# Solving Rush Hour, the Puzzle

• Published in 2018
In the collections
Rush Hour is a 6x6 sliding block puzzle invented by Nob Yoshigahara in the 1970s. It was first sold in the United States in 1996. I played a clone of this game on my first iPhone several years ago. Recently, I stumbled on the physical incarnation of it and instantly bought it on Amazon for my kids to play. We've been having fun with it, but naturally I was most interested in writing some code to solve the puzzles. After writing a solver, I wrote a puzzle generator that would create more starting positions for us to try (the game comes with 40 levels printed on playing cards). The generator used simulated annealing to try to maximize the number of moves required to solve the puzzle. Unsatisfied with the results, I then decided to try generating all possible puzzles. Ultimately I ended up with a complete database of every "interesting" starting position. It was quite challenging (and exciting!) and that's what I want to talk about in this article. My code is open source with a permissive license and the resulting database is available for download.

## Other information

key
SolvingRushHour
type
article
2023-03-22
date_published
2018-09-05

### BibTeX entry

@article{SolvingRushHour,
key = {SolvingRushHour},
type = {article},
title = {Solving Rush Hour, the Puzzle},
author = {Michael Fogleman},
abstract = {

Rush Hour is a 6x6 sliding block puzzle invented by Nob Yoshigahara in the 1970s. It was first sold in the United States in 1996.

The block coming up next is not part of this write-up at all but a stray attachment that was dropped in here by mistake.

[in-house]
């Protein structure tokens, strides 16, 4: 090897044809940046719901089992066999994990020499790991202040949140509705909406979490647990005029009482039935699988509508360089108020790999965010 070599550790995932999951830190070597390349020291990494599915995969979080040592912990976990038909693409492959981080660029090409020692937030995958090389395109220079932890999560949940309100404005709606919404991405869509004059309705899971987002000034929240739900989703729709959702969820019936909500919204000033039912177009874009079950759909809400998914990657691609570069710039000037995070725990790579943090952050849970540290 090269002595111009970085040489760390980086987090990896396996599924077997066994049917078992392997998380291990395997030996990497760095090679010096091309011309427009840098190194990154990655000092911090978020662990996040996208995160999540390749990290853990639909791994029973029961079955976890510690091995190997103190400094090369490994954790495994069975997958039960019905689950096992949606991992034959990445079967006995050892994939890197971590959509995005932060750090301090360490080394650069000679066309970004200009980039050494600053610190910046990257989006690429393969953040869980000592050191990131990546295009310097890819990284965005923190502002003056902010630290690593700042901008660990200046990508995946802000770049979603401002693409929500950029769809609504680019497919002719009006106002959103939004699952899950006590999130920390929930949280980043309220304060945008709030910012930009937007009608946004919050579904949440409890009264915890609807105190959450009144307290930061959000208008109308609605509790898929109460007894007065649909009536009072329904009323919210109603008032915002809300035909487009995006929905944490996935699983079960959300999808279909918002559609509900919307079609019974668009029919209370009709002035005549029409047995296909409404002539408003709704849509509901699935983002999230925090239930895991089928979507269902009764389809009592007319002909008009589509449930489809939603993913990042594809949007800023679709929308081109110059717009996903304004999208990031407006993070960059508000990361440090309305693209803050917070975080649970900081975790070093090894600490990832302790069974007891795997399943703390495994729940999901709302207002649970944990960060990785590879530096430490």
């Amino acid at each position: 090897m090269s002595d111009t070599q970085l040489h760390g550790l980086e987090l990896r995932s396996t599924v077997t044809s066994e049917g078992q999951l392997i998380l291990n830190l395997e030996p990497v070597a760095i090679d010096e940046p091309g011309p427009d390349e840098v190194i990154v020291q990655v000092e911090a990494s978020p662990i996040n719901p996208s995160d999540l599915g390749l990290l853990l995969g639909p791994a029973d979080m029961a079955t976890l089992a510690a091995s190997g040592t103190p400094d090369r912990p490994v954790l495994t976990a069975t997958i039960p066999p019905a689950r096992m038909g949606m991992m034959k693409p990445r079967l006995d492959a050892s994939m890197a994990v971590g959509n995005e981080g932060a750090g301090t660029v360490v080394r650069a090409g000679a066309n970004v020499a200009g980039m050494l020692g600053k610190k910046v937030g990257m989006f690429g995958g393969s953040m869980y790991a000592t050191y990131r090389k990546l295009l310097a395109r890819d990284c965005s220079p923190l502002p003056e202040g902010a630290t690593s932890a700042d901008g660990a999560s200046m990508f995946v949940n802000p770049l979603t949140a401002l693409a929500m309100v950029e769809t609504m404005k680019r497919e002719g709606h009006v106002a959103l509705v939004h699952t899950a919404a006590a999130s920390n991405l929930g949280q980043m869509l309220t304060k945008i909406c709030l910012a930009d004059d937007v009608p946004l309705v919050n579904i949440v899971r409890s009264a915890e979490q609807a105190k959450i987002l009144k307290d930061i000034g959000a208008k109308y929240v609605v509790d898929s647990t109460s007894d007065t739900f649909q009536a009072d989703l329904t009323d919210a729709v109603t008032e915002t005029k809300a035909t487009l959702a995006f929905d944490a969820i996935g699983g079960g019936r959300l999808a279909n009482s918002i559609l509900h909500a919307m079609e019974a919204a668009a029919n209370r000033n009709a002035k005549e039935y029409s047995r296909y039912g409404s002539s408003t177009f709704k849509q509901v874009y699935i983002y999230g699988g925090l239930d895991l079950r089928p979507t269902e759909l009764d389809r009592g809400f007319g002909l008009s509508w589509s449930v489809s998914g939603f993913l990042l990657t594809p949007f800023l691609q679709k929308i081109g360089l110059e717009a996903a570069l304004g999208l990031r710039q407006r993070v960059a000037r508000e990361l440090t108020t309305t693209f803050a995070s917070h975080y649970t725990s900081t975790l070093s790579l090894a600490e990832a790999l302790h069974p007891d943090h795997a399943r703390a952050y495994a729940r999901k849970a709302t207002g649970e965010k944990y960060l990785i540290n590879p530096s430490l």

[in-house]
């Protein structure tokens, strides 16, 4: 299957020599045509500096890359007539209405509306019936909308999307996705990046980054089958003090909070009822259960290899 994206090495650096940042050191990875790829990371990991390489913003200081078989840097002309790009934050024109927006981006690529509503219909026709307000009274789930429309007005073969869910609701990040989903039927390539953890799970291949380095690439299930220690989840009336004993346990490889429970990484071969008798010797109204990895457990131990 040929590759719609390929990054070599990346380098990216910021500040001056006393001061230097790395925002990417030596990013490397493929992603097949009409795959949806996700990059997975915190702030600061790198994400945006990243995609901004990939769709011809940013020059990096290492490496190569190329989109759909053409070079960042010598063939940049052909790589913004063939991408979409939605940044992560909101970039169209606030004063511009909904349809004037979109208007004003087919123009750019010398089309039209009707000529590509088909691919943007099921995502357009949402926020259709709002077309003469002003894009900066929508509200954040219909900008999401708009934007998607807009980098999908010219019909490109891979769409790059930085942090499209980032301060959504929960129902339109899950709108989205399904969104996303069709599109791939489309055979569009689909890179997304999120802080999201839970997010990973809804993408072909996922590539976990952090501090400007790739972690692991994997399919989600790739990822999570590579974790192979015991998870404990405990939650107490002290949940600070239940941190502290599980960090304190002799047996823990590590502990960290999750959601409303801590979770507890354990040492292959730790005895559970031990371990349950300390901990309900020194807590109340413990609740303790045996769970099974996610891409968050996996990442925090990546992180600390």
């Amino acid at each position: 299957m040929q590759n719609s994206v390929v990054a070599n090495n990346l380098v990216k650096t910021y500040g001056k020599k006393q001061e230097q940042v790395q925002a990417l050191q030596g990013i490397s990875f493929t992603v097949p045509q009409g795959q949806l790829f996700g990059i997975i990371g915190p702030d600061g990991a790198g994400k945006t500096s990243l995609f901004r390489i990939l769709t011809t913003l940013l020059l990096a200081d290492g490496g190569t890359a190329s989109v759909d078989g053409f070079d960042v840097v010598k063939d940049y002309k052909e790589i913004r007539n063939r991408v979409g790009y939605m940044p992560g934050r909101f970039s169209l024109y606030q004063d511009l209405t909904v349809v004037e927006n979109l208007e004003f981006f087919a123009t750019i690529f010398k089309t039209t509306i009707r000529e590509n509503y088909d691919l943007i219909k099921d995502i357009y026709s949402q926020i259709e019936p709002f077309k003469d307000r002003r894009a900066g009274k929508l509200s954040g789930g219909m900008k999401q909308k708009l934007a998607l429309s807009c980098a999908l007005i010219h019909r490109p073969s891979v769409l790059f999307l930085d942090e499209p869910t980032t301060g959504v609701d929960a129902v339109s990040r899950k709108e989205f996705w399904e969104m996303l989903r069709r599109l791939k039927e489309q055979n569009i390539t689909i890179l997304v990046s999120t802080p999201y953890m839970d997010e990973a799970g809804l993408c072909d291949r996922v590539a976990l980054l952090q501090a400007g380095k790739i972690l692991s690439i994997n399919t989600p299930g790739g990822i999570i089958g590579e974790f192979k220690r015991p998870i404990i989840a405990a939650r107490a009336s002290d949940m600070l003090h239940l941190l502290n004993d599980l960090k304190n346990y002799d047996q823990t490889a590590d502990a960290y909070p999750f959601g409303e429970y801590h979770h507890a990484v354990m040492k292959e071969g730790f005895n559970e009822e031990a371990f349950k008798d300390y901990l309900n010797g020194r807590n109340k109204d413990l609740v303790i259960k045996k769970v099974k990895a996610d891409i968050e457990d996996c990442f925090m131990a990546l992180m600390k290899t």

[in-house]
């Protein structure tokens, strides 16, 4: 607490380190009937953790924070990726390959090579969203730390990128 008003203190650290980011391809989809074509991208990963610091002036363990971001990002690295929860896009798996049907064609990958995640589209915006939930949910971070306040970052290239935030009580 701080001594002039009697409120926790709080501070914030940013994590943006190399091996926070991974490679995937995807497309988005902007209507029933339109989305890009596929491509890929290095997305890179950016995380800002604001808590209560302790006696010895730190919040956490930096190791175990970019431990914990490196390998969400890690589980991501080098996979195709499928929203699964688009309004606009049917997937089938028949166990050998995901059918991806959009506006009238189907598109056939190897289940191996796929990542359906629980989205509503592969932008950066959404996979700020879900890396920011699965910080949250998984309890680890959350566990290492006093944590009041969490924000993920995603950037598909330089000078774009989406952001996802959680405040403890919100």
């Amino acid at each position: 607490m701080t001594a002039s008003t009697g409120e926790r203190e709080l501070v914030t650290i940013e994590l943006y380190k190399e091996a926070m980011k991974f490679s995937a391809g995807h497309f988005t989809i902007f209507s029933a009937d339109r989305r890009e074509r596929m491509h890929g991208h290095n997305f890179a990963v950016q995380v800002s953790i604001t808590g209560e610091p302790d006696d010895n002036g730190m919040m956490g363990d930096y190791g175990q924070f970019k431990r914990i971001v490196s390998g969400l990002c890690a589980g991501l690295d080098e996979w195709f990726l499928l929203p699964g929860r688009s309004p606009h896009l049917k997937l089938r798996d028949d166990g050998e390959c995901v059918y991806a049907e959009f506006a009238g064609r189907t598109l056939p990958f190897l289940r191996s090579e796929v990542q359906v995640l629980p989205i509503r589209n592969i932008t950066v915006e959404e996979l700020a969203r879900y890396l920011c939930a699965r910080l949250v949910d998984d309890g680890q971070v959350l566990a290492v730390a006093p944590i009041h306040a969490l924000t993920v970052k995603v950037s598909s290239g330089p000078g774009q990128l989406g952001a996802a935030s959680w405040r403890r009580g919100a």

I played a clone of this game on my first iPhone several years ago. Recently, I stumbled on the physical incarnation of it and instantly bought it on Amazon for my kids to play. We've been having fun with it, but naturally I was most interested in writing some code to solve the puzzles.

After writing a solver, I wrote a puzzle generator that would create more starting positions for us to try (the game comes with 40 levels printed on playing cards). The generator used simulated annealing to try to maximize the number of moves required to solve the puzzle.

Unsatisfied with the results, I then decided to try generating all possible puzzles. Ultimately I ended up with a complete database of every "interesting" starting position. It was quite challenging (and exciting!) and that's what I want to talk about in this article. My code is open source with a permissive license and the resulting database is available for download.},
comment = {},
}